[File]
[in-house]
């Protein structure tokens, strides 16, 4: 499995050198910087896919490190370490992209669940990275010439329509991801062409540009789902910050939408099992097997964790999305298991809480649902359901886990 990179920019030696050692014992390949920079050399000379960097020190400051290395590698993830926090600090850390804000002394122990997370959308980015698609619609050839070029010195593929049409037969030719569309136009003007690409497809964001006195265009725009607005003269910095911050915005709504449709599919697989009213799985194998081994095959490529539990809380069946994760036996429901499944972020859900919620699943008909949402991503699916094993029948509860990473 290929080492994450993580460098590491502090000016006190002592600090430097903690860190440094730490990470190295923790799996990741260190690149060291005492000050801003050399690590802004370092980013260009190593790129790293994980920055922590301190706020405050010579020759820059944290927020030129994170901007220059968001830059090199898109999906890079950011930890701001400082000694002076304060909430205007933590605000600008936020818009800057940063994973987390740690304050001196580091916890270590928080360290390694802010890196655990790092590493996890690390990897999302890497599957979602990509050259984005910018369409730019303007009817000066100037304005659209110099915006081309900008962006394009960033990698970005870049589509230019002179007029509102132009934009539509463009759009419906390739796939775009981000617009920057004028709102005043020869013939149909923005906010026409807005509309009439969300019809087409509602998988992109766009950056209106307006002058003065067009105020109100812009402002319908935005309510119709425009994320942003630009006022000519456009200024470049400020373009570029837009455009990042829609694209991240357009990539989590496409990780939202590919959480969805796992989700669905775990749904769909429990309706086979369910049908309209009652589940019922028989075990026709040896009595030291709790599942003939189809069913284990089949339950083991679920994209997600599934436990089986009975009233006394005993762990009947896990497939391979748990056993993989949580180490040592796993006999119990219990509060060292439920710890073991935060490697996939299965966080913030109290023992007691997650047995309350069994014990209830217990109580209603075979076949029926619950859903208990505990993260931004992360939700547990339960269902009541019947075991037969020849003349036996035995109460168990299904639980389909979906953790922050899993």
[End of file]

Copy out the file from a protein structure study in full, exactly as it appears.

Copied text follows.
[in-house]
């Protein structure tokens, strides 16, 4: 499995050198910087896919490190370490992209669940990275010439329509991801062409540009789902910050939408099992097997964790999305298991809480649902359901886990 990179920019030696050692014992390949920079050399000379960097020190400051290395590698993830926090600090850390804000002394122990997370959308980015698609619609050839070029010195593929049409037969030719569309136009003007690409497809964001006195265009725009607005003269910095911050915005709504449709599919697989009213799985194998081994095959490529539990809380069946994760036996429901499944972020859900919620699943008909949402991503699916094993029948509860990473 290929080492994450993580460098590491502090000016006190002592600090430097903690860190440094730490990470190295923790799996990741260190690149060291005492000050801003050399690590802004370092980013260009190593790129790293994980920055922590301190706020405050010579020759820059944290927020030129994170901007220059968001830059090199898109999906890079950011930890701001400082000694002076304060909430205007933590605000600008936020818009800057940063994973987390740690304050001196580091916890270590928080360290390694802010890196655990790092590493996890690390990897999302890497599957979602990509050259984005910018369409730019303007009817000066100037304005659209110099915006081309900008962006394009960033990698970005870049589509230019002179007029509102132009934009539509463009759009419906390739796939775009981000617009920057004028709102005043020869013939149909923005906010026409807005509309009439969300019809087409509602998988992109766009950056209106307006002058003065067009105020109100812009402002319908935005309510119709425009994320942003630009006022000519456009200024470049400020373009570029837009455009990042829609694209991240357009990539989590496409990780939202590919959480969805796992989700669905775990749904769909429990309706086979369910049908309209009652589940019922028989075990026709040896009595030291709790599942003939189809069913284990089949339950083991679920994209997600599934436990089986009975009233006394005993762990009947896990497939391979748990056993993989949580180490040592796993006999119990219990509060060292439920710890073991935060490697996939299965966080913030109290023992007691997650047995309350069994014990209830217990109580209603075979076949029926619950859903208990505990993260931004992360939700547990339960269902009541019947075991037969020849003349036996035995109460168990299904639980389909979906953790922050899993």